Gas Matters Today | news roundup | 16-20 Mar 2020

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European carbon prices sank to their lowest level since November 2018 last week, after coronavirus sparked a wave of selling – raising fears that the economic merit order might tip from gas to coal in the power mix. But a closer look suggests cheap gas will price coal out of EU power markets, at least for the time being.

As European governments close borders and lock down cities, EU gas demand is set to fall just as spot LNG prices firm up in Asian markets. The Asian premium, while still relatively minor, could see some LNG cargoes redirected eastwards.


Countries that rely on crude exports to provide public services face severe socio-economic repercussions as they contend with a global health emergency, energy sector leaders have warned as they face what could be the deepest price crash in living memory.

Around 20% of Europe’s mid- and small-sized field service firms are set to go bankrupt as oil and gas companies slash spending in response to the Covid-19 coronavirus outbreak and accelerating oil price crash, according to new research by Rystad Energy.

The coronavirus pandemic presents an “historic opportunity” to accelerate the clean energy transition, according to IEA executive director Fatih Birol, who has urged world leaders to design “sustainable stimulus packages” to help shift away from fossil fuels.


South Africa – Energy and petchems firm Sasol plans to issue up to USD 2 billion in shares in the hope of raising USD 6 billion by the end of FY2021, in a bid to survive the “unprecedented” threats of plummeting commodity prices and the Covid-19 pandemic.

Asia Pacific

Japan – Japan’s LNG imports fell 9.6% in February compared to the year-ago period, with imports also 11% lower than in January, according to provisional data released by the country’s Ministry of Finance.


Australia – Victoria state will lift its temporary ban on conventional onshore drilling from 2021, amid pressure from the federal government to get “more gas in the system”, but will entirely ban fracking and coal seam gas exploration in the undersupplied state.


Norway – Equinor has halted development work on the Martin Linge field and will withdraw most of the 776 workers on the project after a worker tested positive for the coronavirus last week.

UK – The North Sea industry’s financial health is “paper thin” with supply chains unable to absorb further pressure by operators slashing spending in response to the oil price plunge and coronavirus pandemic, industry body OGUK has warned.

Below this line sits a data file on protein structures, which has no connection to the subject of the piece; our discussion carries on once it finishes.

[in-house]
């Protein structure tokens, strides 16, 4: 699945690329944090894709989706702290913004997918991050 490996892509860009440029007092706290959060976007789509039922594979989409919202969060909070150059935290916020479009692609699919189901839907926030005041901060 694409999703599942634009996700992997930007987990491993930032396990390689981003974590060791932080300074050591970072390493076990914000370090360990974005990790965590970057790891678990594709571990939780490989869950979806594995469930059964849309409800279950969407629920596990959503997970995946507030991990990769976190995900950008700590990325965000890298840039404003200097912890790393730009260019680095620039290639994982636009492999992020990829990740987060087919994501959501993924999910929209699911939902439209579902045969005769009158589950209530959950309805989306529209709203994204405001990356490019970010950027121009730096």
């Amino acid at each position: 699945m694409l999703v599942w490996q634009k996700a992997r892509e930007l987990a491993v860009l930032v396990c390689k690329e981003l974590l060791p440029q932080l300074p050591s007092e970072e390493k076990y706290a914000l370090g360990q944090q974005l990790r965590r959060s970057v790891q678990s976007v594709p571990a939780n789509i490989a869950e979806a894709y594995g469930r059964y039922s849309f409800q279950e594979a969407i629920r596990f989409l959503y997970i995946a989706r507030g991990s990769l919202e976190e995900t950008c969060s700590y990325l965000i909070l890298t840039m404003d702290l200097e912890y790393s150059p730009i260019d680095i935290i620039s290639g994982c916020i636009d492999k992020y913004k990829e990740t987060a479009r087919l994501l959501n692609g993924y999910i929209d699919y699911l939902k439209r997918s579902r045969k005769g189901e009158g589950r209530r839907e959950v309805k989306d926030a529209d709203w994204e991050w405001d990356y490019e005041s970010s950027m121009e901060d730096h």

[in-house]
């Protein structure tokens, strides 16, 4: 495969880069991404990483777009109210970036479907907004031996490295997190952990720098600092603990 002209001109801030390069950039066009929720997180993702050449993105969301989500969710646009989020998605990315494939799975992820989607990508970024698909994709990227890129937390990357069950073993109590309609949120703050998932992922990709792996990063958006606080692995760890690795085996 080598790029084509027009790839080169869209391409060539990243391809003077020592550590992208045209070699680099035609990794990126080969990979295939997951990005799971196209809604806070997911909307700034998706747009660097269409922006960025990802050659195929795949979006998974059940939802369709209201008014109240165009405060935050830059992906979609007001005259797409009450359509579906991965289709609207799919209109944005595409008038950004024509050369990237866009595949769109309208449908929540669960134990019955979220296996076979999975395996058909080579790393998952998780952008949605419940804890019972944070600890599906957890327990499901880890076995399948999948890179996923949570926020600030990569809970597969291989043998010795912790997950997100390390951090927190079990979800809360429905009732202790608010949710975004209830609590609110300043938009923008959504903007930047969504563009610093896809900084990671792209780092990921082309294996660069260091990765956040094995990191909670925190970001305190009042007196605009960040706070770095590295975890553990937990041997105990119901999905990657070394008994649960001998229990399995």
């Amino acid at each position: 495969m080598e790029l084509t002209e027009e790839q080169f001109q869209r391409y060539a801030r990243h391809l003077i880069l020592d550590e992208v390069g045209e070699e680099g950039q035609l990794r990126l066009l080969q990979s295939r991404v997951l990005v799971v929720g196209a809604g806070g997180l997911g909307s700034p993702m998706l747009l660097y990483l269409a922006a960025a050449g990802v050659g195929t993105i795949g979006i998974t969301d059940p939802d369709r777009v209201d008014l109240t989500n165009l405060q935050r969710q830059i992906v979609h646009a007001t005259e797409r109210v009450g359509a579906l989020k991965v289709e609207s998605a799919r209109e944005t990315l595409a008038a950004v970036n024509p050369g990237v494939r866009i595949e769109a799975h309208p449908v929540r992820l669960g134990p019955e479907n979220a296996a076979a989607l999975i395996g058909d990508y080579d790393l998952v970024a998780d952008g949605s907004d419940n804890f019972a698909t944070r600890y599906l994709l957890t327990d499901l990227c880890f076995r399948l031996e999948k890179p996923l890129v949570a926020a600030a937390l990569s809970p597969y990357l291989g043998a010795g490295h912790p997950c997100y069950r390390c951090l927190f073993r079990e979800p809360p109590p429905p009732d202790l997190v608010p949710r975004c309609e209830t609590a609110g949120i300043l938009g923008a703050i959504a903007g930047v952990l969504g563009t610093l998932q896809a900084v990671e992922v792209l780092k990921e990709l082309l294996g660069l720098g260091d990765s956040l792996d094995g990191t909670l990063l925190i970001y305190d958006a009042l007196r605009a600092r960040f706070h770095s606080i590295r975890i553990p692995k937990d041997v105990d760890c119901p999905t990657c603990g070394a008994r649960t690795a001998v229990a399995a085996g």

BP has warned of potential capex reductions and salary “adjustments” as a result of the Covid-19 pandemic and freefalling oil prices, but new CEO Bernard Looney insists the British major – whose stock has crashed 45% in recent weeks – can weather the crisis and stick to its 2050 net-zero climate emissions pledge.

Middle East

Israel – Delek Group has obtained a temporary injunction for protection against international banking group Citi, which is demanding immediate repayment of a USD 57 million loan that is supported by a 15% shareholding in Delek Drilling as collateral.

North America

Canada – The Saudi-Russia oil price war and plummeting demand due to the coronavirus pandemic will send Canada’s oil and gas producing provinces into recession in 2020, according to a bearish new report from the Royal Bank of Canada.

The Shell-led LNG Canada project has become the first liquefaction project to publicly announce that it is halving staffing levels and deferring some non-essential work in response to the Covid-19 pandemic.

US – The Trump administration has tried to offer some relief to distressed US shale players by directing the Department of Energy to expedite domestic crude purchases to fill the nation’s Strategic Petroleum Reserve “right to the top”.

Top US gas producer EQT Corporation has become the latest American shale firm to slash 2020 capital expenditure in response the crude price plunge, but claimed this will not impact production.

US shale oil production shows no sign of slowing despite many operators announcing capex cuts and immediate rig withdrawals in response to plummeting crude prices, with the EIA expecting unconventional production to rise 18,000 barrels/d in April.

ExxonMobil is to “significantly” cut spending due to the Covid-19 pandemic and crashing commodity prices, the firm said last week as S&P Global slashed its credit rating and warned a further downgrade could occur due to cashflow and leverage issues.

ConocoPhillips joined the growing ranks of US oil and gas companies to cut 2020 budgets by taking emergency cash-saving measures to shore up its balance sheet in the face of the “unprecedented” challenge of “simultaneous [oil] supply and demand shocks”.

The latest Gulf of Mexico lease sale brought in USD 93 million in bids last week, the lowest since gulf-wide sales began in 2017, as 22 firms placed 84 bids on 71 blocks – a significant drop in total revenue since the most recent US gulf auction in August 2019.

The Federal Energy Regulatory Commission has performed an about-turn to grant construction approval for the Jordan Cove LNG project, only a month after it refused permission on the grounds that state regulators in Oregon are yet to issue permits.

Waha gas hub prices have rocketed this month since the price of crude started to plummet, amid market expectations that the low price environment will curtail associated gas production from the Permian shale play, which dictates pricing at Waha.

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